I am reminded of a song in the off-Broadway musical of 50 years ago; it was called, “The Fantasticks.” There is a great song in that musical sung by the two fathers, and one of the lines is, “Plant a carrot, get a carrot, not a Brussels sprout. That’s why I like vegetables: you know what you’re about…” The point is, kids can be strange – even your own kids.

I just had a terrible thought: Is it possible your daughter was abused in some way growing up, and maybe now she resents you for not coming to her defense?

What I would do is talk to your son, and then sit down and write your daughter a thoughtful letter, and tell her pretty much what you have said in this column. You are an adult and so, too, is your daughter. Try to have an adult conversation with her, and try not to play, “Poor me!” But lay the facts out as you see them, and say that it would be nice to get a card on certain special occasions. I am assuming that you continue to send your daughter cards on her special days.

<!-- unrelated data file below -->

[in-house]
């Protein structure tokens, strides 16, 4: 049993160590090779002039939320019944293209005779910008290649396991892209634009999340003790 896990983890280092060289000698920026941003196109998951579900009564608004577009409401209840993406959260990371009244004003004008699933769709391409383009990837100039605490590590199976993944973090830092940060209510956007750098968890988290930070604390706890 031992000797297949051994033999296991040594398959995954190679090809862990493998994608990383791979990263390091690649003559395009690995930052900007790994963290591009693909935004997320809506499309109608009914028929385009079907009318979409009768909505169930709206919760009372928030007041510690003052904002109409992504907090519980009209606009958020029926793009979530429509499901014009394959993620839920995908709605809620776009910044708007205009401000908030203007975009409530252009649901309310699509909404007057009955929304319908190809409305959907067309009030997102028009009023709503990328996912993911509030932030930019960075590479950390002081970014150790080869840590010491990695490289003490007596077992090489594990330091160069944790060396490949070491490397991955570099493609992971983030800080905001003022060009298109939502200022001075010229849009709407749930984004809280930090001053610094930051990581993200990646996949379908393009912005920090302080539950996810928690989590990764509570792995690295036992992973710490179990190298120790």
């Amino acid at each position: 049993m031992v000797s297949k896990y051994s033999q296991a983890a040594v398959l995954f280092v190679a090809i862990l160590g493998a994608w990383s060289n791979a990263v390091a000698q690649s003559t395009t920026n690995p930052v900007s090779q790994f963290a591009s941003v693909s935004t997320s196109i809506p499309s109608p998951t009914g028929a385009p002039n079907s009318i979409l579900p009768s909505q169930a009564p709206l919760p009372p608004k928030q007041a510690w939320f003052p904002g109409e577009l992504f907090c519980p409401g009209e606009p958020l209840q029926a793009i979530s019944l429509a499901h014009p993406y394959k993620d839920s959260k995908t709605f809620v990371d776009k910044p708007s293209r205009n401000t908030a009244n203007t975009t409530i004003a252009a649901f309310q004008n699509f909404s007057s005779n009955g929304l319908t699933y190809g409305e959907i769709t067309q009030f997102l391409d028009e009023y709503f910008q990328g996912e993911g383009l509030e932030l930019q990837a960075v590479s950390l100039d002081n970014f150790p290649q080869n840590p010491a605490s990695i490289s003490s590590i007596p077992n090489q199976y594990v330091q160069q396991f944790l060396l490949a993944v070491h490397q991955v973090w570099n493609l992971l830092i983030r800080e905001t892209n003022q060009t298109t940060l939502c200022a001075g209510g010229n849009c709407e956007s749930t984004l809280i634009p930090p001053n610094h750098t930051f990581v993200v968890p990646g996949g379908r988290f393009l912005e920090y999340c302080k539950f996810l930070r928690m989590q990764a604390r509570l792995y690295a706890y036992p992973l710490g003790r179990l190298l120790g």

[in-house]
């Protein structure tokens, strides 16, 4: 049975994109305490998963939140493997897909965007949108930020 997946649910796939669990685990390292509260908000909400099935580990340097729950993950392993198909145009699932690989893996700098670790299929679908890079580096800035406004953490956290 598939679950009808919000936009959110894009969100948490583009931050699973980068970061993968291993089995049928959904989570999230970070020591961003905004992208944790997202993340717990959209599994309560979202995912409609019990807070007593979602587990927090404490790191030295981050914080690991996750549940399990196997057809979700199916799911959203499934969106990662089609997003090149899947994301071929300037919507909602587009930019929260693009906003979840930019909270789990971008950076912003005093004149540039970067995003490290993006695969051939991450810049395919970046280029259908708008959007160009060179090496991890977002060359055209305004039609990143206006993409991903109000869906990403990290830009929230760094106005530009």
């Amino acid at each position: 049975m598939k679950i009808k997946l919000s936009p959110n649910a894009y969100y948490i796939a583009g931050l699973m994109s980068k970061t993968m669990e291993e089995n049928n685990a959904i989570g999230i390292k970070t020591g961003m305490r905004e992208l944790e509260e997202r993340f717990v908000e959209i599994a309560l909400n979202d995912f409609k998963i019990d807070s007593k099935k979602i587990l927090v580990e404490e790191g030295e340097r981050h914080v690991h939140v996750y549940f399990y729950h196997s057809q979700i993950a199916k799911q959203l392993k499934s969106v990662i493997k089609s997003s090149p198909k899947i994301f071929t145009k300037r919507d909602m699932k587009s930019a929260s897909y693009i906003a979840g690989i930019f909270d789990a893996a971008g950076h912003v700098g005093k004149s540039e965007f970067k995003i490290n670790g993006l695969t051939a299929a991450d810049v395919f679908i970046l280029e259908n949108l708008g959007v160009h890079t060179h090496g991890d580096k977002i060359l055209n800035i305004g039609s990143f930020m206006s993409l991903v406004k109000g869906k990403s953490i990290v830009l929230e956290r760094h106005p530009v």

And finally, it just may be possible that you did everything you could for your child and were a model mother – but instead of getting a sensitive, warm human being, through no fault of your own, your daughter became a self-centered, uncaring wench. I hope not, but these days anything is possible.

CROPPEDSkip Lindeman

The Rev. Skip Lindeman

La Cañada Congregational Church


Dear Sad Mom,

We are bombarded with images of perfect mother-child relationships around Mother’s Day. Remember card makers, florists, candy shops, restaurants and gift shops are using emotion to make a profit. In real life, there is a wide range of parent-child relationships. Many are far worse than you describe.